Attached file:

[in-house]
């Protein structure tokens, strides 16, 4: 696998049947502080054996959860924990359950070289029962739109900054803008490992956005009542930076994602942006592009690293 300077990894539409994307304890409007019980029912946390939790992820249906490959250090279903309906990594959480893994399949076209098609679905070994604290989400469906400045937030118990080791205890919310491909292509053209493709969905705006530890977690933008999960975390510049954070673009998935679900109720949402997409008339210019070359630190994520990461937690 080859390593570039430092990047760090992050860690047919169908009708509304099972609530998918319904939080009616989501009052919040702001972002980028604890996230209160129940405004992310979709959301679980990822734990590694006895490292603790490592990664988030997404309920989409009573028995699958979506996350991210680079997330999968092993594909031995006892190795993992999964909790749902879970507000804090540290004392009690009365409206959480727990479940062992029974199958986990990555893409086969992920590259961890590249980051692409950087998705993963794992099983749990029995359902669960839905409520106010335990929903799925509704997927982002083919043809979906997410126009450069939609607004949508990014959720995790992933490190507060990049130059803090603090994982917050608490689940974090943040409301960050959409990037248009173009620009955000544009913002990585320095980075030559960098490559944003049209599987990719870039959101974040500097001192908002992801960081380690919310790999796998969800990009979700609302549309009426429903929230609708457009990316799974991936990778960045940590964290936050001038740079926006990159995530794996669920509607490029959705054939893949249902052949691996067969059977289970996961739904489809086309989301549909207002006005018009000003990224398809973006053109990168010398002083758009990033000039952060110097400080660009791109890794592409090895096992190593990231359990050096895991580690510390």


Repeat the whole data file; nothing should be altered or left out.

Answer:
[in-house]
């Protein structure tokens, strides 16, 4: 696998049947502080054996959860924990359950070289029962739109900054803008490992956005009542930076994602942006592009690293 300077990894539409994307304890409007019980029912946390939790992820249906490959250090279903309906990594959480893994399949076209098609679905070994604290989400469906400045937030118990080791205890919310491909292509053209493709969905705006530890977690933008999960975390510049954070673009998935679900109720949402997409008339210019070359630190994520990461937690 080859390593570039430092990047760090992050860690047919169908009708509304099972609530998918319904939080009616989501009052919040702001972002980028604890996230209160129940405004992310979709959301679980990822734990590694006895490292603790490592990664988030997404309920989409009573028995699958979506996350991210680079997330999968092993594909031995006892190795993992999964909790749902879970507000804090540290004392009690009365409206959480727990479940062992029974199958986990990555893409086969992920590259961890590249980051692409950087998705993963794992099983749990029995359902669960839905409520106010335990929903799925509704997927982002083919043809979906997410126009450069939609607004949508990014959720995790992933490190507060990049130059803090603090994982917050608490689940974090943040409301960050959409990037248009173009620009955000544009913002990585320095980075030559960098490559944003049209599987990719870039959101974040500097001192908002992801960081380690919310790999796998969800990009979700609302549309009426429903929230609708457009990316799974991936990778960045940590964290936050001038740079926006990159995530794996669920509607490029959705054939893949249902052949691996067969059977289970996961739904489809086309989301549909207002006005018009000003990224398809973006053109990168010398002083758009990033000039952060110097400080660009791109890794592409090895096992190593990231359990050096895991580690510390």